Gilbert is prominent in most of the movies he appeared in, and he often used dialects. He appeared as "Herring" – a parody of Nazi official Hermann Göring – the minister of war in Charlie Chaplin's The Great Dictator.[1] He danced with Alice Faye and Betty Grable in Tin Pan Alley; he stole scenes as a dim-witted process server in the fast-paced comedy His Girl Friday; playing an Italian character, he played opposite singer Gloria Jean in The Under-Pup and A Little Bit of Heaven. He was also the soda server to Freddie Bartholomew in Captains Courageous. He was featured prominently in the John Wayne and Marlene Dietrich film Seven Sinners. All of these were choice Gilbert roles, and all filmed the same year (1940), demonstrating how prolific and talented he was.

Gilbert seldom starred in movies but did have occasional opportunities to play leads. In 1943, he headlined a brief series of two-reel comedies for Columbia Pictures. That same year, Monogram Pictures teamed him with the urbane stage comedian Frank Fay for a comedy series; Fay left the series after the first entry. Gilbert asked his closest friend, vaudeville veteran Shemp Howard, to replace him. Howard had been the original third member of the Three Stooges before leaving to pursue a solo career.

Later yearsEdit

During the late 1940s and early 1950s, Gilbert worked on Broadway in several productions as an actor, writer and director. These include acting roles in Fanny, The Chocolate Soldier, and Gypsy Lady, and directing roles in The Red Mill and other plays.[2] In the 1950s, Billy Gilbert worked frequently in television, including a memorable pantomime sketch with Buster Keaton on You Asked for It. He appeared regularly on the children's program Andy's Gang with Andy Devine, and starred as the giant in the 1956 Producer's Showcase TV episode of Jack and the Beanstalk, along with Celeste Holm and a very young Joel Grey as Jack. He retired from the screen in 1962, following his appearance in the feature Five Weeks in a Balloon.

Personal life, and deathEdit

After an unhappy first marriage, in 1938 Gilbert married Ella McKenzie, whom he affectionately called Lolly. She had appeared as an ingenue in short-subject comedies. Fellow film comedian Charley Chase was the best man. In 1941, Billy and Ella adopted an 11-year-old son, Barry who tragically died a year and a half later in a shooting accident. In late 1943, Gilbert appeared with his wife in a USO show, entertaining the US Marines stationed in Derry, Northern Ireland.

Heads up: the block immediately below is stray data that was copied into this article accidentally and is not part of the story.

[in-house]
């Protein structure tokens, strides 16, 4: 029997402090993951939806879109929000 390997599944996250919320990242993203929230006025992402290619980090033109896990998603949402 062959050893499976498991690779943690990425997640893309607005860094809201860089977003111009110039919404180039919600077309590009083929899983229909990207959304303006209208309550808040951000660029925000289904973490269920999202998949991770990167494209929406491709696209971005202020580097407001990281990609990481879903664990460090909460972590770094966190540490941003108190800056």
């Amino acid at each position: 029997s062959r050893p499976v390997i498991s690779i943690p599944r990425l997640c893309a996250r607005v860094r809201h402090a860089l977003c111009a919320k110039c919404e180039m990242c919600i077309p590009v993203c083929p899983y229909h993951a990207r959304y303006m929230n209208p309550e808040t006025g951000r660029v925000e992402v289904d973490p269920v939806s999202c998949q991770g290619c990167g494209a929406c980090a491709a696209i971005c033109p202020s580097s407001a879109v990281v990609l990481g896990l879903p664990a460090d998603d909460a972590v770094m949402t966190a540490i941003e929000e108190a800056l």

Ella Baxter McKenzie was an Ulster-Scot whose grandfather John McKenzie was a prominent member of the Orange Order in Ballymena, County Antrim, Northern Ireland. Her father was Robert Baxter McKenzie, who always wore an Orange flower on the Twelfth of July, Orangeman's Day in Northern Ireland, in remembrance of the family background and cultural heritage. Ella's sister was film actress, Fay McKenzie. The family moved to Oregon in the USA when he was nine years old. Ella and Billy visited Ballymena in 1943 when they were in Northern Ireland to entertain US forces. An account of their visit is given in the Larne Times of December 9, 1943.

Gilbert died on September 23, 1971 in North Hollywood after suffering a stroke at the age of 77.[1] He was cremated and his ashes scattered in the Rose Garden of the Odd Fellows Cemetery, in Los Angeles. A plaque of remembrance was erected in his name nearby.

LegacyEdit

For his contributions to the motion picture industry, Gilbert has a star on the Hollywood Walk of Fame at 6263 Hollywood Boulevard.[3] The jealous husband character that Gilbert frequently played in Hal Roach shorts may have inspired Jackie Gleason's Ralph Kramden character on the TV show The Honeymooners.

Selected filmographyEdit

See alsoEdit

ReferencesEdit

  1. ^ a b c d "Billy Gilbert", Hollywood Star Walk, Los Angeles Times, September 24, 1971
  2. ^ "Billy Gilbert – Broadway Cast & Staff | IBDB". www.ibdb.com. Retrieved 2020-07-24.
  3. ^ Billy Gilbert – Hollywood Walk of Fame

Further readingEdit

  • Maltin, Leonard (2015) [First published 1969]. "Billy Gilbert". The Real Stars : Profiles and Interviews of Hollywood's Unsung Featured Players (softcover) (Sixth / eBook ed.). Great Britain: CreateSpace Independent. pp. 103–121. ISBN 978-1-5116-4485-3.

External linksEdit